Maternal beliefs about television and parental mediation in a low-income United States sample

Sarah E. Domoff, Alison L. Miller, Neeaz Khalatbari, Megan H. Pesch, Kristen Harrison, Katherine Rosenblum, Julie C. Lumeng

Research output: Contribution to journalArticlepeer-review

8 Scopus citations


Low-income children are at greater risk for excess screen time and negative correlates associated with screen media use. The goal of this study is to increase our understanding of low-income mothers’ beliefs and practices around their children’s television (TV) use (parental mediation). We administered semi-structured interviews to 296 low-income mothers of children ages four–eight years old in the United States. Five themes emerged from the qualitative analysis: (1) mothers are confident in restriction of TV content; (2) time limits are not as important as TV content and are only necessary in extreme situations; (3) mothers make meaning of child learning from TV content; (4) mothers identified individual differences in child TV overuse; and (5) mothers’ policy on TV during mealtime depends on how they believe TV to affect child mealtime behaviors and mothers’ mealtime goals. We discuss the implications of these themes for promoting parental mediation in low-income families.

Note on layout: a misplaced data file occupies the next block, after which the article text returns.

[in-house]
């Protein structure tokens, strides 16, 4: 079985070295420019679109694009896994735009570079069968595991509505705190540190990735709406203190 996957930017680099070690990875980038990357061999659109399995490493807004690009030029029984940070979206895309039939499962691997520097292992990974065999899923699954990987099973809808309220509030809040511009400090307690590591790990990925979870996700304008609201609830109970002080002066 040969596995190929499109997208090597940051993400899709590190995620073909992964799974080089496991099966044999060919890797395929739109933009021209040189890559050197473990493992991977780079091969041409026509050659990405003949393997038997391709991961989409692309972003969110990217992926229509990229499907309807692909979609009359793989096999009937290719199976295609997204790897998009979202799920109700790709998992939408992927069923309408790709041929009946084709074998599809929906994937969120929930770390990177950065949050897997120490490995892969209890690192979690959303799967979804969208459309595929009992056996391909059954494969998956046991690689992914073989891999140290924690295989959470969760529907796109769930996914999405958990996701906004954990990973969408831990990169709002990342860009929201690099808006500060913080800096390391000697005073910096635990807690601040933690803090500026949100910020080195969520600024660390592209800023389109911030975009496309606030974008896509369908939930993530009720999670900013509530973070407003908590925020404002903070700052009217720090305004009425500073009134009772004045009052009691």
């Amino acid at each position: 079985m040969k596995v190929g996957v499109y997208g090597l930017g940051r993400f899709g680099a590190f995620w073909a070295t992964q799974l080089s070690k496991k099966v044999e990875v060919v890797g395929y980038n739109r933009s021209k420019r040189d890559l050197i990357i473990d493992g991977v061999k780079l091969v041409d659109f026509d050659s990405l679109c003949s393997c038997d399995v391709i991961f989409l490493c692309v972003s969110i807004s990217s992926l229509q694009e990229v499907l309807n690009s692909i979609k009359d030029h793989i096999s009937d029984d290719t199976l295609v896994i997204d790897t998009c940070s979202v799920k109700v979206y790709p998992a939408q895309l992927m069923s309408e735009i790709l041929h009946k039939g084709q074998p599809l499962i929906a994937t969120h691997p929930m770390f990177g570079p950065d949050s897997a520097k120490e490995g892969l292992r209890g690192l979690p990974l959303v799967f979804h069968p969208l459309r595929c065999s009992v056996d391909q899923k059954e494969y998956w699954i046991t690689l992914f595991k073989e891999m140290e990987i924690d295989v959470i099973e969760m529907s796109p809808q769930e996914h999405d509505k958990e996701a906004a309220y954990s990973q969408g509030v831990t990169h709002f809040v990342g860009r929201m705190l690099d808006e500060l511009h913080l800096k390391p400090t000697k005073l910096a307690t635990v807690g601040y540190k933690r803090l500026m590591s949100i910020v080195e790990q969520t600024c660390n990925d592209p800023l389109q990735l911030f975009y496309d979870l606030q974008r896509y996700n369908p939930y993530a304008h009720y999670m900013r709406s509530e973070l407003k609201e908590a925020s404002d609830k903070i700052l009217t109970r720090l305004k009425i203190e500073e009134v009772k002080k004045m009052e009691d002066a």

Original languageEnglish
Pages (from-to)278-294
Number of pages17
JournalJournal of Children and Media
Issue number3
StatePublished - Jul 3 2017


  • Parental mediation
  • child
  • low-income
  • parent
  • screen time
  • television


Dive into the research topics of 'Maternal beliefs about television and parental mediation in a low-income United States sample'. Together they form a unique fingerprint.

Cite this